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The role of transient elastography in the detection of liver disease in patients with chronic pancreatitis



Jean Louis Frossard, MD, Service of Gastroenterology, Geneva University Hospital, 1211 Geneva 14, Switzerland

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Background & Aims

Quantification of liver stiffness with transient elastography (TE) is validated for staging hepatic fibrosis in chronic hepatitis C infection. The current study was aimed to assess the diagnostic performance of liver stiffness measurement for the determination of fibrosis stage in patients with chronic pancreatitis.


Thirty consecutive patients with chronic pancreatitis and increased liver enzyme were enrolled over a 2.5-year period. Eight liver living donor candidates were recruited to serve as internal controls. The TE values were compared with non-invasive fibrosis scoring systems including aspartate transaminase (AST)/alanine aminotransferase (ALT) ratio, APRI, non-alcoholic fatty liver disease NAFLD score, FIB-4 index and to liver histology.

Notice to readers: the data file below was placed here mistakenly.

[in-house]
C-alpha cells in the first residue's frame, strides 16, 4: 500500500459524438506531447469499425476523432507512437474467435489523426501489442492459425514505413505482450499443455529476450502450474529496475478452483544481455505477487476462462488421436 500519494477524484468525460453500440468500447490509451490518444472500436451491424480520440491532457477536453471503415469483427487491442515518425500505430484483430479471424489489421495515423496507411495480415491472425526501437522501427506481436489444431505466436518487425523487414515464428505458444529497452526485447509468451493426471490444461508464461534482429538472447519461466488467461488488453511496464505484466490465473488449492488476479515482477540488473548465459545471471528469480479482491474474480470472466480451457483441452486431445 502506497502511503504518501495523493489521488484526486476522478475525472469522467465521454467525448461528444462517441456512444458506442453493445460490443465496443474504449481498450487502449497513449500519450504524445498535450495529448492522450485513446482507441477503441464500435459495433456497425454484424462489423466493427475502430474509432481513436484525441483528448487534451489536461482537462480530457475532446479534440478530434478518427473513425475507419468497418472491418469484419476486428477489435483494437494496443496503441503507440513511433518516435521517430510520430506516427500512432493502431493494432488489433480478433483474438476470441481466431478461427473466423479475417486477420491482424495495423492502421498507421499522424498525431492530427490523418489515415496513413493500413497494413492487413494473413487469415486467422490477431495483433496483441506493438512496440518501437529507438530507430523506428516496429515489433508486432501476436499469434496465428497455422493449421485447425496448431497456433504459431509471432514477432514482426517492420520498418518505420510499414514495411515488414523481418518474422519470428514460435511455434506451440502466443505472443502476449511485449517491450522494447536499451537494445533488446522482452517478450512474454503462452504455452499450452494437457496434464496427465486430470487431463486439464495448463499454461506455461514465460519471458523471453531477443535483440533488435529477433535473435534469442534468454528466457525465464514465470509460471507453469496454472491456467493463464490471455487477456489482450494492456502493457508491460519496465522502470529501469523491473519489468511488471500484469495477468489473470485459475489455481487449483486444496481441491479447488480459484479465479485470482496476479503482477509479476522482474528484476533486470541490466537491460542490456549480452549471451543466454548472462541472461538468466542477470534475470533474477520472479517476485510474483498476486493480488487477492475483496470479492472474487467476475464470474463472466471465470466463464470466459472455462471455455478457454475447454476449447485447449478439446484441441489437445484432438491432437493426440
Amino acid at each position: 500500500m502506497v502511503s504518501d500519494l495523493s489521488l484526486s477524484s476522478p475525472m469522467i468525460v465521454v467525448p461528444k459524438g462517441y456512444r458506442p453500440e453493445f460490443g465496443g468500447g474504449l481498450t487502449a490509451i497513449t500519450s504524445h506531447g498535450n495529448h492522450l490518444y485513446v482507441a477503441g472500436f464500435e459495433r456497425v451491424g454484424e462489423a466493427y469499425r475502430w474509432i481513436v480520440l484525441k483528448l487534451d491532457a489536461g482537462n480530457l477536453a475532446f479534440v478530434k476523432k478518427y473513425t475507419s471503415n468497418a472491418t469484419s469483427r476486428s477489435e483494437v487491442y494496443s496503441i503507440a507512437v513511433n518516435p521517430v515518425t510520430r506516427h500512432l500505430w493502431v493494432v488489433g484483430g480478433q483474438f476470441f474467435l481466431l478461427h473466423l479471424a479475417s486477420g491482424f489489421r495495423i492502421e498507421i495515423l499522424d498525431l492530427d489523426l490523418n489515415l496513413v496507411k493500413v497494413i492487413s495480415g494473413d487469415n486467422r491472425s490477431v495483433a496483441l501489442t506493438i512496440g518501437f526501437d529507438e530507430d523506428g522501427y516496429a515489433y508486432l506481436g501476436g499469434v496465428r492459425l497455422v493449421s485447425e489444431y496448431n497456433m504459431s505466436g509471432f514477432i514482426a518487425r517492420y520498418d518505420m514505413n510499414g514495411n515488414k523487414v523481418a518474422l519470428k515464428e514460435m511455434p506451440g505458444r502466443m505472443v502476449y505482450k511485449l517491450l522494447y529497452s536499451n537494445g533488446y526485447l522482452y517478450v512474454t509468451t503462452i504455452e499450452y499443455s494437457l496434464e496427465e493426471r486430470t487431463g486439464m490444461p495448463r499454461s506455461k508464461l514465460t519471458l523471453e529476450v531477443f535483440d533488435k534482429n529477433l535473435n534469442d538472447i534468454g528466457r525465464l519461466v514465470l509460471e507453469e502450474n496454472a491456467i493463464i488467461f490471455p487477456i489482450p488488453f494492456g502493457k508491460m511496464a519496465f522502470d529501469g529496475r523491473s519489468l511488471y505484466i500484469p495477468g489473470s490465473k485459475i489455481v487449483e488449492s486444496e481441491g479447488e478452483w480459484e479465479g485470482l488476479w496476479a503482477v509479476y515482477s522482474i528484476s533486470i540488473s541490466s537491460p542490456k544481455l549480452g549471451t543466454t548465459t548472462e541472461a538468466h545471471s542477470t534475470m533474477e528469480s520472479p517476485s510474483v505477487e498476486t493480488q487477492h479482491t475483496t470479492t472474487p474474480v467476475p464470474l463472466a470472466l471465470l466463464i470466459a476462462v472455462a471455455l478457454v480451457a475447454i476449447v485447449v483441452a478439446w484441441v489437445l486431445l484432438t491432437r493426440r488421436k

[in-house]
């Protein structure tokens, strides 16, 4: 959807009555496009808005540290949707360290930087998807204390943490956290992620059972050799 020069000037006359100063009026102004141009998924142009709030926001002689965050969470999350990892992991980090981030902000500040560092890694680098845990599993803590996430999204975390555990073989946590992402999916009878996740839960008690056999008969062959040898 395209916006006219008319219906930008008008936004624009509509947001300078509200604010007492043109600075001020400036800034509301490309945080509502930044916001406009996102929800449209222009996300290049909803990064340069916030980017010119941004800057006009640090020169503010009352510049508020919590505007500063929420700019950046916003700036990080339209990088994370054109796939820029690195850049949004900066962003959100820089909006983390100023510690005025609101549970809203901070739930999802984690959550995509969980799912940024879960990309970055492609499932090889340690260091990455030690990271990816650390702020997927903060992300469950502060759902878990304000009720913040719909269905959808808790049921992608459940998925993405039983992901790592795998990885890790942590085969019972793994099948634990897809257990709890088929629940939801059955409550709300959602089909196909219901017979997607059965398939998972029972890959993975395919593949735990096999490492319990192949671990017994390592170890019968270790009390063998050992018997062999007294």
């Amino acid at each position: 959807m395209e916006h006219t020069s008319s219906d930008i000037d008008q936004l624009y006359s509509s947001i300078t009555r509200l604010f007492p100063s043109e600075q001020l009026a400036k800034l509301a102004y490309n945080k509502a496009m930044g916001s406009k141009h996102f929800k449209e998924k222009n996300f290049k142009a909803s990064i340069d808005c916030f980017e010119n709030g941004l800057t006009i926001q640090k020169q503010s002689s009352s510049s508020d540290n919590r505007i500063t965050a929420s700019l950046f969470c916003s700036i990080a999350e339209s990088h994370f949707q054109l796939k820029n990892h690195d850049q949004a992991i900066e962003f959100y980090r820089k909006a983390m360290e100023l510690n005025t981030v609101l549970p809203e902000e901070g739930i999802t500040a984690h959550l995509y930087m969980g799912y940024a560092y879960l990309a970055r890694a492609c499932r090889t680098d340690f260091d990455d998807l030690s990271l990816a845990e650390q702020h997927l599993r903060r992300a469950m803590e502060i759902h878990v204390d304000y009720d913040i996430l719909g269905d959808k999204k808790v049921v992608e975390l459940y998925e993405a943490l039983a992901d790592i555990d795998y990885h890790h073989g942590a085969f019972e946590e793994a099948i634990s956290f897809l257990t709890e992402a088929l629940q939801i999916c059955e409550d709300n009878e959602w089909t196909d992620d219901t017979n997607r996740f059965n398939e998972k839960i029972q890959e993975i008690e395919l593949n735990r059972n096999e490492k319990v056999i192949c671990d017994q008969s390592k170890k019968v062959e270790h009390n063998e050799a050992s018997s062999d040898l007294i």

TE was successful in all patients. Stiffness values ranged from 3.1 to 69 kPa (mean 16.9). Liver stiffness was correlated with fibrosis stage (Spearman's correlation 0.73, < 0.0001). Areas under receiver operator characteristics curves for fibrosis = 4 were 0.92 for TE, 0.87 for FIB-4 index, 0.81 for APRI, 0.73 for NAFLD score and 0.71 for AST/ALT ratio. Optimal stiffness cut-off values for diagnosis fibrosis = 4 was 10.9 kPa, with 90% sensitivity, 85% specificity and 86% accuracy.


Our study provides for the first time evidence that liver stiffness in patients with chronic pancreatitis and concomitant cholestasis can be measured by TE.